Archive for the ‘diy’ Category

How to Build the World’s Lightest Quadrifilar Helix Antenna


Another day, another repost from another project I’m working on. This time, from White Star Balloons, the world’s lightest quad helix antenna.

After the scrub on the launch pad for flight attempt A, we went back to the books, to try and figure out what we could do to improve our odds the next time around. One of our biggest setbacks was the inability make an antenna suitable for our use: We needed an antenna tuned for 149 MHz, not needing a ground plane, weighing as little as possible.

After 4 tries, and some expensive test equipment, the end result was a Quadrifilar Helix antenna weighing only 80 grams!

Our ground test antenna was a 5/8ths wave whip antenna, which works well, but unfortunately needs a ground plane. Tests with both a quarter-wave dipole and a J-pole antenna were lackluster. Documentation from our satellite service provider implied that a quadrifilar helix antenna would provide the best coverage at all. While these antennas are pretty, their design and construction was voodoo magic at first.

Thanks to some design documentation here: and some help from the balloon community, we had some baselines for creating such an antenna. We still went through *quite* a few revisions.  We went through 3 revisions that didn’t work, and one which works pretty darn well!

Here are the antennas which didn’t work:


Toner Transfer and Muriatic Acid Etchant: Making PCBs at LVL1


Originally posted on my personal blog, Meat and Networking.

LVL1 is great.  A place for creative and motivated people to get together and goad each-other into doing more creative things.  It’s also a great gathering place for tools, as well as knowledge.  A few months ago, the spoiled electrical engineer that I am, I never would have considered making my own PCBs.  Any project worth taking off the breadboard was worth sending to China to get made “right.”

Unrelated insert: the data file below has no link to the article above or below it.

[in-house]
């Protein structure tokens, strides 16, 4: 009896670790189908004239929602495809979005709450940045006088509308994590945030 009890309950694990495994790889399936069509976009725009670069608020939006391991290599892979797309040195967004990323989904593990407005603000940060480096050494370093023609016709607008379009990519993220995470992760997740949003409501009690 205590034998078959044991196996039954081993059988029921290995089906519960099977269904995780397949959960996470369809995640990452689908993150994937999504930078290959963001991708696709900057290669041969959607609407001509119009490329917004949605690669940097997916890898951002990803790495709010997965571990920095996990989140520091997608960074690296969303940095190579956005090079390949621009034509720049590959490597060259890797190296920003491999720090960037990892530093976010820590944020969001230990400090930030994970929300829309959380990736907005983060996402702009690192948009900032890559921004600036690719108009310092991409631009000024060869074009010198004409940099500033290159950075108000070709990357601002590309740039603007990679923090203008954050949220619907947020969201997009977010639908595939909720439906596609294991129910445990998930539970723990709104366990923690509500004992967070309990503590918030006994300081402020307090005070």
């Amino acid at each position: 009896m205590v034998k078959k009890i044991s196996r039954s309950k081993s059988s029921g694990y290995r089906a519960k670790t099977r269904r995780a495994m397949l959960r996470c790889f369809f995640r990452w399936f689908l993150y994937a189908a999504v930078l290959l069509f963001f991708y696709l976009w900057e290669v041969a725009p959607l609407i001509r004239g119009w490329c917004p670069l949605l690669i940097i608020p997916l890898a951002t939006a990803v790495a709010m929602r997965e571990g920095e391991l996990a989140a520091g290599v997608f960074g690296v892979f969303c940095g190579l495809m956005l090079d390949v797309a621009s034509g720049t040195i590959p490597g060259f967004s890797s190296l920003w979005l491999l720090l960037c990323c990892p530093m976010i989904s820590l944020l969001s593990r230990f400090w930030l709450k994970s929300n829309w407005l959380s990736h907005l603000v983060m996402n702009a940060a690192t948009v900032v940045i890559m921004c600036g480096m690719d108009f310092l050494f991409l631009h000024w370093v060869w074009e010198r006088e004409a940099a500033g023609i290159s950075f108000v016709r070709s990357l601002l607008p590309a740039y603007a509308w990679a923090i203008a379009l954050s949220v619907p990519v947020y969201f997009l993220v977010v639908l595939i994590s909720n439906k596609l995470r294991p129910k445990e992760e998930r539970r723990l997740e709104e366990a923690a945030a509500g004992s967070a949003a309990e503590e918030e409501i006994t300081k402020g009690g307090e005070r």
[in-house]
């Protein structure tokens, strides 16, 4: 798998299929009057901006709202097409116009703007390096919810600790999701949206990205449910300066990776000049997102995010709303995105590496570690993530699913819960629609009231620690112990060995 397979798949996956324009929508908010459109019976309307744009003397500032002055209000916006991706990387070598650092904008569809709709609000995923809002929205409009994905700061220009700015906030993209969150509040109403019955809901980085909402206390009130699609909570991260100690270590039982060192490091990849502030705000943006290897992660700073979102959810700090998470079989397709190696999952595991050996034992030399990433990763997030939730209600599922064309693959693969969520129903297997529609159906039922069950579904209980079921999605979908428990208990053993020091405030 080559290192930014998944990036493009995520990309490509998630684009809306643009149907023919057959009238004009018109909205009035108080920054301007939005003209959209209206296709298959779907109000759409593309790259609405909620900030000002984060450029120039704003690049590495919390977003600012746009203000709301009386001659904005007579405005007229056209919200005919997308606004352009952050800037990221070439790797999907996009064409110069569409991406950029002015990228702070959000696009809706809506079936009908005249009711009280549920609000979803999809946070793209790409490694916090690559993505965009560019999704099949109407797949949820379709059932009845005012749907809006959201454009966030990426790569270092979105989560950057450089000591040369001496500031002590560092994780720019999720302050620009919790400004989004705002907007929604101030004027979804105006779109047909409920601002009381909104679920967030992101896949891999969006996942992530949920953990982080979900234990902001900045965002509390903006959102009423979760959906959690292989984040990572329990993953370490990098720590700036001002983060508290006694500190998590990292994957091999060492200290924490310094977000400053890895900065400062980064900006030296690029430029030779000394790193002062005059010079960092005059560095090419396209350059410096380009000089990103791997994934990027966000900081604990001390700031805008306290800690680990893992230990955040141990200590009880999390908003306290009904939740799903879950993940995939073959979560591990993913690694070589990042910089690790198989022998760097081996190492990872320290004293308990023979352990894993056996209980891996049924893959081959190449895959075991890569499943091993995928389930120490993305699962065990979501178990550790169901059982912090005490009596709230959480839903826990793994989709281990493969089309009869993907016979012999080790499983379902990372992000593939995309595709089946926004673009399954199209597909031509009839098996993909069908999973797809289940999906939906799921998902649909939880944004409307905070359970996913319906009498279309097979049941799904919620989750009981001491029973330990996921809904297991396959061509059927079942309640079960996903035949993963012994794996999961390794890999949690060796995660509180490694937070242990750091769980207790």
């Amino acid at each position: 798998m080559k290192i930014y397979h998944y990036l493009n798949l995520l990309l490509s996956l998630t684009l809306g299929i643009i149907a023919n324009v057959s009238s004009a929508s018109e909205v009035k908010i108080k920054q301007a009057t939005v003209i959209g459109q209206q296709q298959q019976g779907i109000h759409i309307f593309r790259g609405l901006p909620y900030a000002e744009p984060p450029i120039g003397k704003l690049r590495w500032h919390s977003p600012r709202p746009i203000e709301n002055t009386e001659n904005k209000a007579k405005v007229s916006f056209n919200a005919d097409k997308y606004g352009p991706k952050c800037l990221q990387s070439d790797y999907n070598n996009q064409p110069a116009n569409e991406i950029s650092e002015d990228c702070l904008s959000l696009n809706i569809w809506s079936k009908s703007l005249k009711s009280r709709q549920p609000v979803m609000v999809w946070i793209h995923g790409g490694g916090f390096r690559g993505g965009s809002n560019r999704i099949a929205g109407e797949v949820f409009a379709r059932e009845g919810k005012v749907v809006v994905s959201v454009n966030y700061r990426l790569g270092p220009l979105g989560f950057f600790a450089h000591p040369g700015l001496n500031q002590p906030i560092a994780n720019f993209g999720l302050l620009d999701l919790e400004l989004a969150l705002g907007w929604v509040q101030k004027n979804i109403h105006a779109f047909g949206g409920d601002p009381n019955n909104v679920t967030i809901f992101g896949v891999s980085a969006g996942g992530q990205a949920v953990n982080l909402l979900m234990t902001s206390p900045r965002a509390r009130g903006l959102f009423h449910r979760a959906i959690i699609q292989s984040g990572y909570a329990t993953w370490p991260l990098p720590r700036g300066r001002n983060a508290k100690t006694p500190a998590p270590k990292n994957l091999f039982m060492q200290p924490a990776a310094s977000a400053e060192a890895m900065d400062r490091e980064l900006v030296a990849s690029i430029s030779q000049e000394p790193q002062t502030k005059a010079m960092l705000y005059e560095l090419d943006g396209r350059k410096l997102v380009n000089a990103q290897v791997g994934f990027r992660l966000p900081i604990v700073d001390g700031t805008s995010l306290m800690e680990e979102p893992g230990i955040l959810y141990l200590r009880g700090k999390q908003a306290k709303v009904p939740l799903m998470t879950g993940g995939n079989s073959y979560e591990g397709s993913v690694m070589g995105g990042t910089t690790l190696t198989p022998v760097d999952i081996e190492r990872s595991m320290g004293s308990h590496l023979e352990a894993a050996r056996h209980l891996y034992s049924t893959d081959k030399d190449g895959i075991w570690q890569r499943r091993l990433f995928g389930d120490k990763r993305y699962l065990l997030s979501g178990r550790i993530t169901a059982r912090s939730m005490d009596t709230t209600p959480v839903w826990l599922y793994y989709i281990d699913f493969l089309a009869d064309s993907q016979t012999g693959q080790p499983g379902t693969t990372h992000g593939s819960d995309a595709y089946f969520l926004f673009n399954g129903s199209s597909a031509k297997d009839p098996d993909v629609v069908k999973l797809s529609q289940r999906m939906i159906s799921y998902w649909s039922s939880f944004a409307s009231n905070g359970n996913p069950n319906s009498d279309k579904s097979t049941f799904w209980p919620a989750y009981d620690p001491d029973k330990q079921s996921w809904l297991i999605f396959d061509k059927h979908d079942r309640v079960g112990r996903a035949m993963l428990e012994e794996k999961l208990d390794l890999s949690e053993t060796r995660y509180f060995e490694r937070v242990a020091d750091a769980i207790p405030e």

Of course, there isn’t always time and money to send something to China.  Today’s installment is the Sumo-bot board I’m trying to put together for the Hive13 sumobot competition.  Unfortunately, it doesn’t look like poor Snoopy bot will make it to the ring, but the board making process itself is worth talking about.

Laying out a PCB using software like Eagle is beyond the scope of this post.  If you can follow the appropriate Sparkfun Tutorial, it’s pretty easy to pick up.  Something to note:  for single sided home-made PCBs, put all traces and surface mount components on the BOTTOM layer.  Put any necessary jumpers on the top layer.  When you’re ready to print, just turn off all the layers you don’t want turned into copper.


Are you a maker?


Dale Dougherty, Make Magazine publisher did this nice Ted talk on Makers. If you are ever looking for a good way to tell people what LVL1 is all about, have them watch this video. BTW, Dale is from Louisville and visited our Hackerspace last summer.

Car-B-Gone workshop TODAY


We are having a Car-B-Gone workshop at the space this afternoon. Sorry we did not get the Eventbright announcement up. Just show up to build your very own Car-B-Gone tonight at 8-ish. If you do not know what a Car-B-Gone is… it is another fine Mitch Altman project. Read about it here

Following the Car-B-Gone workshop will be the ever popular Beer-B-Gone workshop. Hope to see everyone there.


LVL1 Hackerspace
1205 E. Washington St.
Louisville, KY 40206